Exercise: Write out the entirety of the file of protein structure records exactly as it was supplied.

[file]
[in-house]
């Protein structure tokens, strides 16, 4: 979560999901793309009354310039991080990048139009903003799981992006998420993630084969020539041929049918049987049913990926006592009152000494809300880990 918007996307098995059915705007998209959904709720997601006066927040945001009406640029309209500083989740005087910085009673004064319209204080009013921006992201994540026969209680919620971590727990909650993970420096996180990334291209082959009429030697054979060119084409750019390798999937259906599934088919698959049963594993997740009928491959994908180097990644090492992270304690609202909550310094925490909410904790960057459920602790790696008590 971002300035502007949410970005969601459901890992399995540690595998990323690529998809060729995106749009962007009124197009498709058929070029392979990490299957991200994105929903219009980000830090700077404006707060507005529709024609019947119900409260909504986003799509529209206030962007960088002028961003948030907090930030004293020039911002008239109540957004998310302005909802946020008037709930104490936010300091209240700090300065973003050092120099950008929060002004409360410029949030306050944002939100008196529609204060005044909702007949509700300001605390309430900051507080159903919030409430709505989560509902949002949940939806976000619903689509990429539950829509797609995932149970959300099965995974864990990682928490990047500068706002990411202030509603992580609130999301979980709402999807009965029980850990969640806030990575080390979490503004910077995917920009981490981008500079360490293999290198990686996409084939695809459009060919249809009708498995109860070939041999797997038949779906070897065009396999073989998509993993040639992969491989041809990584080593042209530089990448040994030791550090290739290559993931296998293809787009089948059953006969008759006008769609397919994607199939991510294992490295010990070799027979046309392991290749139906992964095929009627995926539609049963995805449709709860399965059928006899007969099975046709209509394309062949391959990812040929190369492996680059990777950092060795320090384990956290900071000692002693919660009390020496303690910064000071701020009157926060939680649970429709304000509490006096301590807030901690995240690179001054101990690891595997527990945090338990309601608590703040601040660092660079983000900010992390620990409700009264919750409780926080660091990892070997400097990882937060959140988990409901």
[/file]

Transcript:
[in-house]
């Protein structure tokens, strides 16, 4: 979560999901793309009354310039991080990048139009903003799981992006998420993630084969020539041929049918049987049913990926006592009152000494809300880990 918007996307098995059915705007998209959904709720997601006066927040945001009406640029309209500083989740005087910085009673004064319209204080009013921006992201994540026969209680919620971590727990909650993970420096996180990334291209082959009429030697054979060119084409750019390798999937259906599934088919698959049963594993997740009928491959994908180097990644090492992270304690609202909550310094925490909410904790960057459920602790790696008590 971002300035502007949410970005969601459901890992399995540690595998990323690529998809060729995106749009962007009124197009498709058929070029392979990490299957991200994105929903219009980000830090700077404006707060507005529709024609019947119900409260909504986003799509529209206030962007960088002028961003948030907090930030004293020039911002008239109540957004998310302005909802946020008037709930104490936010300091209240700090300065973003050092120099950008929060002004409360410029949030306050944002939100008196529609204060005044909702007949509700300001605390309430900051507080159903919030409430709505989560509902949002949940939806976000619903689509990429539950829509797609995932149970959300099965995974864990990682928490990047500068706002990411202030509603992580609130999301979980709402999807009965029980850990969640806030990575080390979490503004910077995917920009981490981008500079360490293999290198990686996409084939695809459009060919249809009708498995109860070939041999797997038949779906070897065009396999073989998509993993040639992969491989041809990584080593042209530089990448040994030791550090290739290559993931296998293809787009089948059953006969008759006008769609397919994607199939991510294992490295010990070799027979046309392991290749139906992964095929009627995926539609049963995805449709709860399965059928006899007969099975046709209509394309062949391959990812040929190369492996680059990777950092060795320090384990956290900071000692002693919660009390020496303690910064000071701020009157926060939680649970429709304000509490006096301590807030901690995240690179001054101990690891595997527990945090338990309601608590703040601040660092660079983000900010992390620990409700009264919750409780926080660091990892070997400097990882937060959140988990409901």